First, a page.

Varietal: Champagne Blend
The careful blending of Chardonnay and Pinot Noir varietal grapes has long been the secret to the success of the famous sparkling wines of the Champagne region. The wines of this region have gone down in history as the finest example of France's sparkling produce, and the methods of processing the grapes in this region have been imitated in almost every wine producing country in the world. There are actually seven different grape varietals allowed to be included in a Champagne sparkling wine, although grape varietals such as Pinot Blanc, Arbanne and Pinot Gris are used less and less commonly in its production. Whilst the Chardonnay varietal grapes offer their distinctive biscuit flavor and wonderful astringency, it is the Pinot Noir grapes (most commonly used for producing beautifully light red wines) which give the Champagne wines their length and backbone.
There are very few wine regions in the world quite as famous as Champagne, and the sparkling white wines which are produced there are drank and enjoyed all over the globe as a result of their excellent quality, distinctive features and their association with grandeur and celebration. Wineries have been operating in the cool, damp north-easterly region of Champagne for hundreds of years, and over time have mastered the art of making the most of the Pinot Noir, Chardonnay and Petit Meunier grape varietals which grow there across the rolling hillsides and kept in the region's unique 'Champagne caves'. Most commonly, these three varietals are blended together to produce the sparkling white wine, but the popularity of single variety Champagne wines are on the increase.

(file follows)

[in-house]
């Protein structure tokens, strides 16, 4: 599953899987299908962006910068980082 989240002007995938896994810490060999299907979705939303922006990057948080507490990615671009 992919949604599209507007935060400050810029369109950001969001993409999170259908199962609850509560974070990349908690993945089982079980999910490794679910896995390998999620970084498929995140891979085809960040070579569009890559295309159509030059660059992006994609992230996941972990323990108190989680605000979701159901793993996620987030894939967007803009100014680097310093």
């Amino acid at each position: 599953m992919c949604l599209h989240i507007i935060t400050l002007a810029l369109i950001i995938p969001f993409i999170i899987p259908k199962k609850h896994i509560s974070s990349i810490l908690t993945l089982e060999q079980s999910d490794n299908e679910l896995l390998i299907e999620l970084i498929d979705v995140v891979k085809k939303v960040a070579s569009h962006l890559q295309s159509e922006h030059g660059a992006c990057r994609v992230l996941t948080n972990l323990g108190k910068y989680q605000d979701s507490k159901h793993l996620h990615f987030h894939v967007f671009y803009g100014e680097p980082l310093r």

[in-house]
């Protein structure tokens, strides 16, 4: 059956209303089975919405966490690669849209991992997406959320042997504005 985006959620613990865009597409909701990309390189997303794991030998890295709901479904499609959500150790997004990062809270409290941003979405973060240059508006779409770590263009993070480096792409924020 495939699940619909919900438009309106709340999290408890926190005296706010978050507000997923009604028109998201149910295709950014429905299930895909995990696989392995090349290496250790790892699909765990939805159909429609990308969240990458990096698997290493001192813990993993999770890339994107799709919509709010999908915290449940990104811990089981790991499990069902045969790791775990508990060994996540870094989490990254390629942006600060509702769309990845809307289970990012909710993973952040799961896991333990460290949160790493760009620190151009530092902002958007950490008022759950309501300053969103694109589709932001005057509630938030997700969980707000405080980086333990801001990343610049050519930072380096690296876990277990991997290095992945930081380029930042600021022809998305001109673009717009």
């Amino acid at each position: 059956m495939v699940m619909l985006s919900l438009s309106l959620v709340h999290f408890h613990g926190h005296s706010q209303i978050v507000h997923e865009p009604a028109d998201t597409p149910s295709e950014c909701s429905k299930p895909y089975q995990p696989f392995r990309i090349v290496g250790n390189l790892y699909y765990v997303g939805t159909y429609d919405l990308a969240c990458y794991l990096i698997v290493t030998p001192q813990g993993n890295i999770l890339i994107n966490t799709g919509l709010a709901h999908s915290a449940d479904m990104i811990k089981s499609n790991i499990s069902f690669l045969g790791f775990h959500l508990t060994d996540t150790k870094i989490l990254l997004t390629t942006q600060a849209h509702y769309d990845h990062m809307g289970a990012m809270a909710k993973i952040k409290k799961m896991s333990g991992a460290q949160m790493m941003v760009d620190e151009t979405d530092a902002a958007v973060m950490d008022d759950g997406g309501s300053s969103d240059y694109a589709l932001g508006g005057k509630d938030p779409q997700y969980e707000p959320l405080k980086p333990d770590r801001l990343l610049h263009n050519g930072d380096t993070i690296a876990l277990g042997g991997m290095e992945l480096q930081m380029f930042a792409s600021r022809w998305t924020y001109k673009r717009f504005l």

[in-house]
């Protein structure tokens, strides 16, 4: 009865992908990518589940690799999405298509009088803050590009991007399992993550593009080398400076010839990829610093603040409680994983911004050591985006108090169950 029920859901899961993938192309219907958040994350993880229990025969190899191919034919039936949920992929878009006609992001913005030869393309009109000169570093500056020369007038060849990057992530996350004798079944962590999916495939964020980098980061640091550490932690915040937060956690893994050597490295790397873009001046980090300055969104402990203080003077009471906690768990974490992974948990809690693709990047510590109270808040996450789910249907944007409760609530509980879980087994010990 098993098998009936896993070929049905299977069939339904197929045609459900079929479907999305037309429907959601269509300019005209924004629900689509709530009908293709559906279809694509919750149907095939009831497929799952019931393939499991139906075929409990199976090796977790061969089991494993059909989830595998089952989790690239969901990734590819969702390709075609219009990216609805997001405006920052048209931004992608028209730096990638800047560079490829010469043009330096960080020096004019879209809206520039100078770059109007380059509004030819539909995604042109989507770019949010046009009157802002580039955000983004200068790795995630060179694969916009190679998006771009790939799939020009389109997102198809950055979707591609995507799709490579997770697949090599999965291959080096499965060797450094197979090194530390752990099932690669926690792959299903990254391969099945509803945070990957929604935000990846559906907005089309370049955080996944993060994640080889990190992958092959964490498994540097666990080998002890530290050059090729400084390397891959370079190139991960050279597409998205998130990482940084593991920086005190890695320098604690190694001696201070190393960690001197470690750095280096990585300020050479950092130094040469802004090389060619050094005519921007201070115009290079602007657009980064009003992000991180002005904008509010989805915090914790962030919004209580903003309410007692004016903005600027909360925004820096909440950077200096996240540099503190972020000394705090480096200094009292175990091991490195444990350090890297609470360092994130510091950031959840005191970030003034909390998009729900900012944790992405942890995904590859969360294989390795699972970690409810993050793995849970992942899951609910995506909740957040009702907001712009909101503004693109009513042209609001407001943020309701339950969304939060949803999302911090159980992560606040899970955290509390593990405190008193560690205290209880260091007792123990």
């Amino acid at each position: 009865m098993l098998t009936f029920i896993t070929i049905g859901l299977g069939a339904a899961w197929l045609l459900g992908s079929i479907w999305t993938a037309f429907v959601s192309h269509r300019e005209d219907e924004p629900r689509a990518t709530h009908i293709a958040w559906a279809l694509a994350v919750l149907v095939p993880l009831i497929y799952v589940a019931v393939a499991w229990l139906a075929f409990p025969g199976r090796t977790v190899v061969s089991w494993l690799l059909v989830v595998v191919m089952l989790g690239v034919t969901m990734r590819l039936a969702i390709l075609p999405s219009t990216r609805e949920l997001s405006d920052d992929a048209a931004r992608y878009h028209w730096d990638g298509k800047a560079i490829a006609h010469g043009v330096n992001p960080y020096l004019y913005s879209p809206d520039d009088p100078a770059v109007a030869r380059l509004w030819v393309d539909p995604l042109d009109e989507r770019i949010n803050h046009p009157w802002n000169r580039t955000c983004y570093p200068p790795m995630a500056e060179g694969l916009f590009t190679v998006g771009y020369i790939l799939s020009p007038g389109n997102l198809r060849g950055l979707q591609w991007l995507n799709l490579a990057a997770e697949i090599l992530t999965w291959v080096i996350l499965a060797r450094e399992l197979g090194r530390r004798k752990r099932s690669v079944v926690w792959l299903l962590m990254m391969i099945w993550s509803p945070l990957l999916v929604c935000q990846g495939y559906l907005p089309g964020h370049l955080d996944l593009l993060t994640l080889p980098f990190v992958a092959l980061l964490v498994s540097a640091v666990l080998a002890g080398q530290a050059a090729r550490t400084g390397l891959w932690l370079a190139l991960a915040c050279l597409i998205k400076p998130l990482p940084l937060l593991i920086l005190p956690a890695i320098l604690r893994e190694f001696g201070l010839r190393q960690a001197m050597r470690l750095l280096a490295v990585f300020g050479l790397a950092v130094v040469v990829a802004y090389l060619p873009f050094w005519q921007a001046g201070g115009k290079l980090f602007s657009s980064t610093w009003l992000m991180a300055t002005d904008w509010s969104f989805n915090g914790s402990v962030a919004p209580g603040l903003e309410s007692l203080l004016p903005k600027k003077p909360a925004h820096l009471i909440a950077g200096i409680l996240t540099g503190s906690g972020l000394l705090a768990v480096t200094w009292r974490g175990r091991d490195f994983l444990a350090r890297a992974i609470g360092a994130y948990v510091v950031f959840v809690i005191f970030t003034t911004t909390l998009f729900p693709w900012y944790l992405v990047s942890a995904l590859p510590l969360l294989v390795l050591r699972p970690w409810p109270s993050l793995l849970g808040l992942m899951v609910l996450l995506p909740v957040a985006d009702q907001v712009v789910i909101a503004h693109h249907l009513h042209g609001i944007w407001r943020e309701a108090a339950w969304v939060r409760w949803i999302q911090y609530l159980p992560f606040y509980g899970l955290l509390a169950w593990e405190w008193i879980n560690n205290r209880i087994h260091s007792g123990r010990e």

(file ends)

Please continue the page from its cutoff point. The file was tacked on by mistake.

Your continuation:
It is widely understood and accepted that the finest wines in the world come out of France. Whether you are drinking a vintage bottle from one of the famed Grand Cru wineries of Bordeaux - such as Chateau Margaux or Chateau Lafite-Rothschild - or a more simple and affordable bottle from one of the lesser known appellations in Burgundy, the likelihood is that the wine is packed full of intense and interesting flavors, and has a fine, balanced structure typical of almost all French produce. This reputation for excellence is taken extremely serious by the French, with dozens of regularly updated laws and regulations ensuring the quality and accurate labeling of wines. Such dedication and passion for fine wine, representative of the region in which it is produced, means customers can be assured that when they buy a bottle from France, they are buying something almost certain to please and delight.